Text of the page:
The motion produced by the shaking table is registered by the piezoelectric accelerometer (Fig. 2). The recorded signal is presented in Fig. 5(a). The spectrum of the recorded signal is shown in Fig. 5(b). It can be clearly seen that maximum is reached when the oscillation frequency is equal to 22 Hz, what almost corresponds to the peak frequency of the low pass filter. It can be noted that 2530 Hz is a sufficient frequency of harmonic oscillations in order to interpret timeaveraged image by a naked eye [13]. This fact can also explain application of dynamic visual cryptography for the chaotic oscillations. The same applies to the digital camera as well – exposure time has to be long enough to span a sufficient number of intervals of oscillationrelated process. In Fig. 5(a), the exposure time is 0.63 s and is not sufficient to represent a typical waveform of chaotic oscillations, but long enough for us to interpret a secret image by a naked eye. We notice, that the image perceived by a naked eye is clearer than obtained using a digital camera (Fig. 6(b)) (this fact is related to a short exposure time).
During the experiment, the parameters of the input signal do not change; the only parameter that varies is the amplification of the control signal. The encoded image remains in the initial position when the standard deviation from the state of equilibrium is zero – the secret image in the encoded picture is invisible. The standard deviation of the values of random chaotic oscillations increases when the amplification is increased. A secret image is presented in Fig. 6(b), although the timeaveraged fringes are not formed in locations of either a secret image or the background. Fig. 6(a) demonstrates the timeaveraged image obtained using computer modeling in case of harmonic oscillations.
Fig. 5. a) The recorded signal and b) the spectrum of the recorded signal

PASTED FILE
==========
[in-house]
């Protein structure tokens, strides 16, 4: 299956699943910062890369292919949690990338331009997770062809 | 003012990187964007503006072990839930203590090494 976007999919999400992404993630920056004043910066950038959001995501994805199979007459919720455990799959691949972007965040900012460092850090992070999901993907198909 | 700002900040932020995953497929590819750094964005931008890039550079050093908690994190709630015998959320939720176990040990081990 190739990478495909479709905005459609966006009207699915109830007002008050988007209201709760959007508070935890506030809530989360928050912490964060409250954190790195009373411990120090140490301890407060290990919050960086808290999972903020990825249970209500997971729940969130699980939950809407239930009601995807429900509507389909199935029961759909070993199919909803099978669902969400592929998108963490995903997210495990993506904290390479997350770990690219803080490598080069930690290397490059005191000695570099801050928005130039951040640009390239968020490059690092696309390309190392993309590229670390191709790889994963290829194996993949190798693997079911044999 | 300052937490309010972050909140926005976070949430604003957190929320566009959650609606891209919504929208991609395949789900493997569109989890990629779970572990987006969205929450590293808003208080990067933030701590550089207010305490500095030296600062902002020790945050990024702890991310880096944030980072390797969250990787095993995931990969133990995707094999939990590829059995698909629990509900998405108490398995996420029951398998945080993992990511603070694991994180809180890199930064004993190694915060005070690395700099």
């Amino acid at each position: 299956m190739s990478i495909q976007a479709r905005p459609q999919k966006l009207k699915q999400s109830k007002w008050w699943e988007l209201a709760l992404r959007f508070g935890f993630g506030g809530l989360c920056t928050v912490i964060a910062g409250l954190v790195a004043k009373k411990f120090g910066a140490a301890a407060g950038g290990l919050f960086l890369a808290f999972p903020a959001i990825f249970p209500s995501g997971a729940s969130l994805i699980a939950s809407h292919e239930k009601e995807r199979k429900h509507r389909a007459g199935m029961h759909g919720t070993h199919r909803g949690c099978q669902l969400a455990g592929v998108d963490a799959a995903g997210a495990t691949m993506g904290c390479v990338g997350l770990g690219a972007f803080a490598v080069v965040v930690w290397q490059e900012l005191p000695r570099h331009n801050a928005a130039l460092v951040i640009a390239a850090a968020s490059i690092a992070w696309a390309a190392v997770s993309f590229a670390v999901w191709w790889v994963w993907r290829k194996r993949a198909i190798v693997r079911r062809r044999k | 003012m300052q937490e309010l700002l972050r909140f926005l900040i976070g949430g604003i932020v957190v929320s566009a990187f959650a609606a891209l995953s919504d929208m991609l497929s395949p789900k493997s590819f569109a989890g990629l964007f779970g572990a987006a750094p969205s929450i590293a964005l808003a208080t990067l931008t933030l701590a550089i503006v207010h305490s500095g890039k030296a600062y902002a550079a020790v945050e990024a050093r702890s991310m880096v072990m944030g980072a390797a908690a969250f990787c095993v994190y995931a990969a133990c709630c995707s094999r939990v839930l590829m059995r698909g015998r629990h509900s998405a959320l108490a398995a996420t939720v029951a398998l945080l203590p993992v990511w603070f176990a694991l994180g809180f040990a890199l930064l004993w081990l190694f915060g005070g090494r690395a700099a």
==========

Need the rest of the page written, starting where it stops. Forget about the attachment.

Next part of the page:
a)
b)
Fig. 6. Decoding of the secret information: a) the computer generated decoded image; b) the secret image obtained by the digital camera (exposure time is 0,63 s)
a)
b)
5. Conclusions
Timeaveraged fringes are not developed in timeaveraged image if the cover is oscillated chaotically. In this case timeaveraged cover image becomes continuously blurred if only the intensity of chaotic oscillations is sufficiently high. Although the rate of the contrast decay is quite sensitive to the pitch of the moiré grating. This visual effect allows the construction of the visual cryptography scheme, which enables the interpretation of the secret information by a naked eye, if only the observed cover image oscillates chaotically. Moreover, the pitch of the moiré grating used for the encoding can be preselected before the experiment in such a way that the secret image becomes visible only at a predetermined intensity of chaotic oscillations. Intensity of oscillations can be governed by the power supply or the control panel of the shaking table.
Thus, such optical technique can be effectively employed for the assessment of the chaotic processes by a naked eye. The cover image can be printed and attached on the surface, which should be monitored. The secret image will not be visible if the surface does not oscillate and it will appear when the structure performs predefined chaotic oscillations. This method does not require any additional costs. Moreover, it can be applied in any transparent environment: in vacuum or in liquids.